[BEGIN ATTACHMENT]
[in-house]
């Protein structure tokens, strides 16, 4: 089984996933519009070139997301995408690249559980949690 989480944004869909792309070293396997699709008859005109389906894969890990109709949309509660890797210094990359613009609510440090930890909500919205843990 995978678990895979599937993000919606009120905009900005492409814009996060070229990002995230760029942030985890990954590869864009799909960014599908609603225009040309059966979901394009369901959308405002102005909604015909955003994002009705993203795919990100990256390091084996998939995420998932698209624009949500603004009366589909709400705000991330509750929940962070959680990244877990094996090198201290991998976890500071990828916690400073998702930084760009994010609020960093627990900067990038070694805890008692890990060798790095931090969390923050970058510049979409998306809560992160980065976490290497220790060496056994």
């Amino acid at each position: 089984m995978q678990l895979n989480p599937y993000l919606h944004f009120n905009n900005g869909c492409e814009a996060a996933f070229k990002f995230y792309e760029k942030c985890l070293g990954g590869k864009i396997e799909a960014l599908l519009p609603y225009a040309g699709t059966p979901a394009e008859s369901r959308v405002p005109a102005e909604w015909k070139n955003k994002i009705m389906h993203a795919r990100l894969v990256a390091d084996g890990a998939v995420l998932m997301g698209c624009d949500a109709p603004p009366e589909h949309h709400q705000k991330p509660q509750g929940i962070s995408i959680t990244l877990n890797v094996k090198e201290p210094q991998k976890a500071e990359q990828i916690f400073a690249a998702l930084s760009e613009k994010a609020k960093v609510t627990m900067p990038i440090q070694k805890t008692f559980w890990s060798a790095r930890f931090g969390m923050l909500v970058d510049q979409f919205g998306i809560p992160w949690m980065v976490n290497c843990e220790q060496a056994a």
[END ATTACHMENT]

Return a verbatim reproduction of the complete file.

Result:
[in-house]
């Protein structure tokens, strides 16, 4: 089984996933519009070139997301995408690249559980949690 989480944004869909792309070293396997699709008859005109389906894969890990109709949309509660890797210094990359613009609510440090930890909500919205843990 995978678990895979599937993000919606009120905009900005492409814009996060070229990002995230760029942030985890990954590869864009799909960014599908609603225009040309059966979901394009369901959308405002102005909604015909955003994002009705993203795919990100990256390091084996998939995420998932698209624009949500603004009366589909709400705000991330509750929940962070959680990244877990094996090198201290991998976890500071990828916690400073998702930084760009994010609020960093627990900067990038070694805890008692890990060798790095931090969390923050970058510049979409998306809560992160980065976490290497220790060496056994």
């Amino acid at each position: 089984m995978q678990l895979n989480p599937y993000l919606h944004f009120n905009n900005g869909c492409e814009a996060a996933f070229k990002f995230y792309e760029k942030c985890l070293g990954g590869k864009i396997e799909a960014l599908l519009p609603y225009a040309g699709t059966p979901a394009e008859s369901r959308v405002p005109a102005e909604w015909k070139n955003k994002i009705m389906h993203a795919r990100l894969v990256a390091d084996g890990a998939v995420l998932m997301g698209c624009d949500a109709p603004p009366e589909h949309h709400q705000k991330p509660q509750g929940i962070s995408i959680t990244l877990n890797v094996k090198e201290p210094q991998k976890a500071e990359q990828i916690f400073a690249a998702l930084s760009e613009k994010a609020k960093v609510t627990m900067p990038i440090q070694k805890t008692f559980w890990s060798a790095r930890f931090g969390m923050l909500v970058d510049q979409f919205g998306i809560p992160w949690m980065v976490n290497c843990e220790q060496a056994a």